June 17, 2012

The streaking sky seen from the ISS

photo of the earth and stars from the International Space Station

Here's a bit of beauty to finish off your weekend.

The International Space Station zips around the Earth day in and day out, streaking across the sky at about 17,000 miles per hour. Don Pettit is one of six astronauts currently on the ISS, and in his spare moments he's been making some beautiful photos that capture that streaky flight.

Pettit typical takes 30 second exposures of the passing earth, and then stacks multiple exposures into single finished images.

Check them out on the Fast Company design blog.

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April 28, 2011

Search for extraterrestrial life put on hold

photograph of the Allen Large Array telescopes
I was sad to learn that budget problems has brought to a (hopefully temporary) end to the search for extra-terrestrial life. For more than two years the SETI Institute has used an array of radio telescopes in California to signals from distant stars that may be generated by some alien form of intelligent life.

Funding for the day to day operation of the telescopes comes...or came... from the University of California via grants from the National Science Foundation and the state of California. But now those grants have been slashed to a tiny fraction of the US$2.5 million dollars needed to run the array each year. As a result, UC has had no choice but to shut down operations.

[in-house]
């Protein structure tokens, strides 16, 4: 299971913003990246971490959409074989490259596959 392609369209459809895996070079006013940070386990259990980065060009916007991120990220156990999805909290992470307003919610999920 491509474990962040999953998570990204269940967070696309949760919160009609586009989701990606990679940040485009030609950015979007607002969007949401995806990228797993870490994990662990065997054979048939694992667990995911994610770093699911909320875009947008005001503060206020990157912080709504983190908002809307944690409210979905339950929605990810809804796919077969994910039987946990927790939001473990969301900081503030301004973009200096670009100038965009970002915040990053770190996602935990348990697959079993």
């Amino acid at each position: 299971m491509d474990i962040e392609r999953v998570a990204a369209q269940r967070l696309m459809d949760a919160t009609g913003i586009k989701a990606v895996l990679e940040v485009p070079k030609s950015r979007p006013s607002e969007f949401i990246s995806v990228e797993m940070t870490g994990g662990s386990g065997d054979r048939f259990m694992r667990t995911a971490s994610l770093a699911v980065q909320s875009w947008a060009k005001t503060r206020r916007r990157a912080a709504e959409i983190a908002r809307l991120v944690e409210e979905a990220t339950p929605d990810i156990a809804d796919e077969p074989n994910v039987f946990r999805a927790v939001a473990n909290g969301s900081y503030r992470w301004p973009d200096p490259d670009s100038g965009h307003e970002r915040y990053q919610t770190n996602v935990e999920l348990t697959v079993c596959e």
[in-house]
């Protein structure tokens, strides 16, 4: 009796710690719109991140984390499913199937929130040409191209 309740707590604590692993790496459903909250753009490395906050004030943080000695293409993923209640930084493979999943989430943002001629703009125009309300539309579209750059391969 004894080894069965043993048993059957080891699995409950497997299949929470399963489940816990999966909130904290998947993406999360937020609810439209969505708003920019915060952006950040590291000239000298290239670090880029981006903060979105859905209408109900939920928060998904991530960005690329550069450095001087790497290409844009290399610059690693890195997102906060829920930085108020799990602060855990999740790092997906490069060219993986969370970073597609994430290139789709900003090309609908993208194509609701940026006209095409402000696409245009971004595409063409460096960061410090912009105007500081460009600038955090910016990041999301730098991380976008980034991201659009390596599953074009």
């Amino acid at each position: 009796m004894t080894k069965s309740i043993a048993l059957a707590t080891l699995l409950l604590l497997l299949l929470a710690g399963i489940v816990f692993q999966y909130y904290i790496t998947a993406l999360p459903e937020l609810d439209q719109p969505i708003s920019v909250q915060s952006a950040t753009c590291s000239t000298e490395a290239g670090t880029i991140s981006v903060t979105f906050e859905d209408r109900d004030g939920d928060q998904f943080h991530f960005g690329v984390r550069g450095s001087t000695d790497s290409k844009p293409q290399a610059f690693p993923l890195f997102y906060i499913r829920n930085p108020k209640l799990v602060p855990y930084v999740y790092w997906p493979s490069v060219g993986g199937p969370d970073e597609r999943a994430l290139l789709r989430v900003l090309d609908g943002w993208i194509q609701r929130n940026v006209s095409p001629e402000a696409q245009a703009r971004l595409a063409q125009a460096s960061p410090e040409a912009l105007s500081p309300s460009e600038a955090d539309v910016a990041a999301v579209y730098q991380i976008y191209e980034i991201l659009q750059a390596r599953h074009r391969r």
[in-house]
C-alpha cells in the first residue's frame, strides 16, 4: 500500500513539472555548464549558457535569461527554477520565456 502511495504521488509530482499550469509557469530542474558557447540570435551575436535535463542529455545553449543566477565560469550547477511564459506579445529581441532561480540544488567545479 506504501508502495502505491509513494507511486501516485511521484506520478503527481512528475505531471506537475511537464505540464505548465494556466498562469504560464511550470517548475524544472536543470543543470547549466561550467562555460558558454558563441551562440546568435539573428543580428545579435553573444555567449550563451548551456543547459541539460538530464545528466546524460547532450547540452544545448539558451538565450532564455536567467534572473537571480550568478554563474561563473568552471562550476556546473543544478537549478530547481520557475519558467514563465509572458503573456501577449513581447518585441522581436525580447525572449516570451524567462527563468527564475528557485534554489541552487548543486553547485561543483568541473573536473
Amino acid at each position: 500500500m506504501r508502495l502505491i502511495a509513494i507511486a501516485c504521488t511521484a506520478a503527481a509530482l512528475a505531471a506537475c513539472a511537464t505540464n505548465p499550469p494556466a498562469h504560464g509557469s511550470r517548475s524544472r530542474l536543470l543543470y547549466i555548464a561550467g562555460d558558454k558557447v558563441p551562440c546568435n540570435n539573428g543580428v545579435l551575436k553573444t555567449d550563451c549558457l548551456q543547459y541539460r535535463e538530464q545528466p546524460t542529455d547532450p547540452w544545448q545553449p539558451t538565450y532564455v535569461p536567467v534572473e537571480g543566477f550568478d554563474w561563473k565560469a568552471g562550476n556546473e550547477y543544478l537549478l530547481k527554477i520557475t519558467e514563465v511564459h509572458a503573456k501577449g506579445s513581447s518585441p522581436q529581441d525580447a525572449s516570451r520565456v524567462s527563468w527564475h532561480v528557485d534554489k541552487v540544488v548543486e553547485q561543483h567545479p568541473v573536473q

While this is obviously a big setback for SETI, they're not giving up. They are actively looking for alternative sources of funding (perhaps funding from the Air Force in exchange for using the telescope array to also track space junk, perhaps funding from NASA to use the array in investigate exo-planets recently discovered by the Kepler space telescope). If you have an extra few million dollars, they'd love to talk with you!

Here's an article on the shutdown from New Scientist.

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April 16, 2011

WANTED: Pilot-Astronauts

rocket as depicted on some old pulp sci-fi book

Regular passenger flights to space are one step closer, with Virgin Galactic's announcement that they're hiring Pilot-Astronauts for their planned commercial trips to the edge of space. As you might expect for a gig like this, they're not just accepting anyone who staggers in off of the street. To be considered, you'll need to have logged at least several thousand hours in high-performance and multi-engine aircraft, have graduated from a test pilot school, have proven experience with high-speed gliding aircraft, and are in general are a flying bad-ass, dripping with The Right Stuff. Extra points if you're a current or former astronaut.

BTW: If you're more the passenger type than the pilot type, Virgin Galactic is taking reservations for their flights. Tickets are US$200,000.

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April 13, 2011

One of the greatest physics problems of the age - solved!

NASA image of the Pioneer spacecraft

You may have missed this from last month, but one of the most disturbing problems in physics has been solved.